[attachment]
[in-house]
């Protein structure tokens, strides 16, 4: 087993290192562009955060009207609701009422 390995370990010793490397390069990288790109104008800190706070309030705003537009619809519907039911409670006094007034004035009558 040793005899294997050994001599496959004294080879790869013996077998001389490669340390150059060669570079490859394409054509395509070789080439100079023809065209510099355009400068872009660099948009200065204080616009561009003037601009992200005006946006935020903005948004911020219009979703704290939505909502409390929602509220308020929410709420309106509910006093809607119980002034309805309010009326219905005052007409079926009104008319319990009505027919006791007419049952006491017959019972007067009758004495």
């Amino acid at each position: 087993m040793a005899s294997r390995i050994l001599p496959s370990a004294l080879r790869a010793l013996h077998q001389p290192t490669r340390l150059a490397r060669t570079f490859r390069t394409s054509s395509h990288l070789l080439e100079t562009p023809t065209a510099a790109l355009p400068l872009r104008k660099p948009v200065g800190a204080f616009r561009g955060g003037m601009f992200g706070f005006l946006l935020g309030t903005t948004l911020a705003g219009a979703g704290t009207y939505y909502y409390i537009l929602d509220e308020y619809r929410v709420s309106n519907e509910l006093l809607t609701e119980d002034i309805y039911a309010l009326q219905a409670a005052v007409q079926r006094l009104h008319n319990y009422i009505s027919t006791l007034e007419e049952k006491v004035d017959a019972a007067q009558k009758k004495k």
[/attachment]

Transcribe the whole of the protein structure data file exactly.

[in-house]
């Protein structure tokens, strides 16, 4: 087993290192562009955060009207609701009422 390995370990010793490397390069990288790109104008800190706070309030705003537009619809519907039911409670006094007034004035009558 040793005899294997050994001599496959004294080879790869013996077998001389490669340390150059060669570079490859394409054509395509070789080439100079023809065209510099355009400068872009660099948009200065204080616009561009003037601009992200005006946006935020903005948004911020219009979703704290939505909502409390929602509220308020929410709420309106509910006093809607119980002034309805309010009326219905005052007409079926009104008319319990009505027919006791007419049952006491017959019972007067009758004495």
């Amino acid at each position: 087993m040793a005899s294997r390995i050994l001599p496959s370990a004294l080879r790869a010793l013996h077998q001389p290192t490669r340390l150059a490397r060669t570079f490859r390069t394409s054509s395509h990288l070789l080439e100079t562009p023809t065209a510099a790109l355009p400068l872009r104008k660099p948009v200065g800190a204080f616009r561009g955060g003037m601009f992200g706070f005006l946006l935020g309030t903005t948004l911020a705003g219009a979703g704290t009207y939505y909502y409390i537009l929602d509220e308020y619809r929410v709420s309106n519907e509910l006093l809607t609701e119980d002034i309805y039911a309010l009326q219905a409670a005052v007409q079926r006094l009104h008319n319990y009422i009505s027919t006791l007034e007419e049952k006491v004035d017959a019972a007067q009558k009758k004495k």